Domestic workers

Underprotected abroad, domestic workers find ways to resist

TEMPO.CO, JakartaDomestic workers in Southeast Asia often migrate to richer countries where they are excluded from labor protections and left vulnerable to abuse. As COVID-19 has worsened working conditions, some migrant workers have found their own ways to resist.

In April, nine Vietnamese women huddled under a smartphone camera to appeal for help to their government and potential supporters in their country. One of the women wore an eye patch to cover an injury she said was caused by her former employer.

In the video they recorded, the women explained that they were domestic workers trapped in a deportation center in Riyadh, the capital of Saudi Arabia. They needed help to return to Vietnam.

“The employers brought us here without returning our personal effects, passports or wages,” reads one of the women, H’Thai Ayun, in a letter in the video.

Amid pandemic border closures, some of the women had been stranded in the deportation center for several months, others for more than a year, having eluded employers who they say physically abused them and mentally, denied them health care and made them work harder. more than 12 hours a day, seven days a week.

H’Thai Ayun desperately wanted to go home. She begged her employer to allow her to leave, and when that failed, she refused to speak for seven consecutive days. After the employer handed her over to the Saudi agency that placed her in this job, she went on a hunger strike and demanded to be sent to a deportation center where she could meet with other Vietnamese women. She finally told the agency, “If you don’t let me go home, I will die here.

Other women in the video also tried to call their recruiting officers and the Vietnamese embassy to ask for help getting home, H’Thai Ayun said. New story. But when those efforts failed, they decided to post their video to Facebook, where it has since been shared more than 100,000 times.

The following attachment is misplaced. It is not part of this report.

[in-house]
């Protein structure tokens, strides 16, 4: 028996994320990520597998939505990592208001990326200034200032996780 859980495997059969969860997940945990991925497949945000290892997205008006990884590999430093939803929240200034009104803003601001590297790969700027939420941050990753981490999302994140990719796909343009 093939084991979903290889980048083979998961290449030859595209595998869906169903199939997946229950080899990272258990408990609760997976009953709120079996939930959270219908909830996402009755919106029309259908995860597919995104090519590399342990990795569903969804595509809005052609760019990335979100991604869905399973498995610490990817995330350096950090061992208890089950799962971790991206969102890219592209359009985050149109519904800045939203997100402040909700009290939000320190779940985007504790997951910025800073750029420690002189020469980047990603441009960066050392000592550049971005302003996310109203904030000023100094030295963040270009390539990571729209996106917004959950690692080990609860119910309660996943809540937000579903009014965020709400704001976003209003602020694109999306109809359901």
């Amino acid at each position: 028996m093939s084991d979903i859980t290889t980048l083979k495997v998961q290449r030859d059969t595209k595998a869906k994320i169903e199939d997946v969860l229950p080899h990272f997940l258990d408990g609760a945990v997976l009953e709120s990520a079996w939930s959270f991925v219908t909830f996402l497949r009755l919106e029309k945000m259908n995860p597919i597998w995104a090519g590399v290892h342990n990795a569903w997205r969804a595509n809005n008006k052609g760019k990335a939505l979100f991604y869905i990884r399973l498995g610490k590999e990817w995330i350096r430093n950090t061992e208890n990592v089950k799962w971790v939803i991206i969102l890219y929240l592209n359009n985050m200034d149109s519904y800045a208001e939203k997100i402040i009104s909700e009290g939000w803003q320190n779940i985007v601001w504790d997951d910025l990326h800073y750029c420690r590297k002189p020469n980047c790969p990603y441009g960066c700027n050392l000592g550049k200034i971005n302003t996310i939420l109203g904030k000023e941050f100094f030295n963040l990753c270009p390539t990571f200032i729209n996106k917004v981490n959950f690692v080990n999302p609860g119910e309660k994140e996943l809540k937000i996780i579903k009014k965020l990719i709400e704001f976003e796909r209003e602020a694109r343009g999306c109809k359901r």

By November, most of the women were back in Vietnam, after activists from the American NGO Boat People SOS saw the video and helped them board a flight that brought back the national football team. from Vietnam at home after a game against Saudi Arabia.
Lan *, another Vietnamese domestic worker in Saudi Arabia, also hoped to get home on the flight, but was unable to secure a seat.

“I’m so sad. Every time there’s a theft, they say it’s time for me to come home. But in the end, it’s not,” she said. His two-year employment contract expired in October 2020.

Even before the COVID-19 pandemic, Southeast Asian domestic workers who work in wealthier countries in East Asia and the Middle East were
already one of the most under-protected classes of workers.

Often excluded from the labor law of their host country and lacking legal remedies, they are particularly vulnerable to exploitation and abuse. Movement restrictions in place since 2020 to curb the spread of COVID-19 and the resulting economic fallout have increased these vulnerabilities.

“Due to this pandemic, living migrant domestic workers worked longer hours with increased workloads, had no days off and limited access to [personal protective equipment], and encountered problems such as unpaid wages and physical and mental health problems ”, explains Bariyah, field organizer
for the International Federation of Domestic Workers.

Yet some Southeast Asian migrant workers have found their own ways to resist.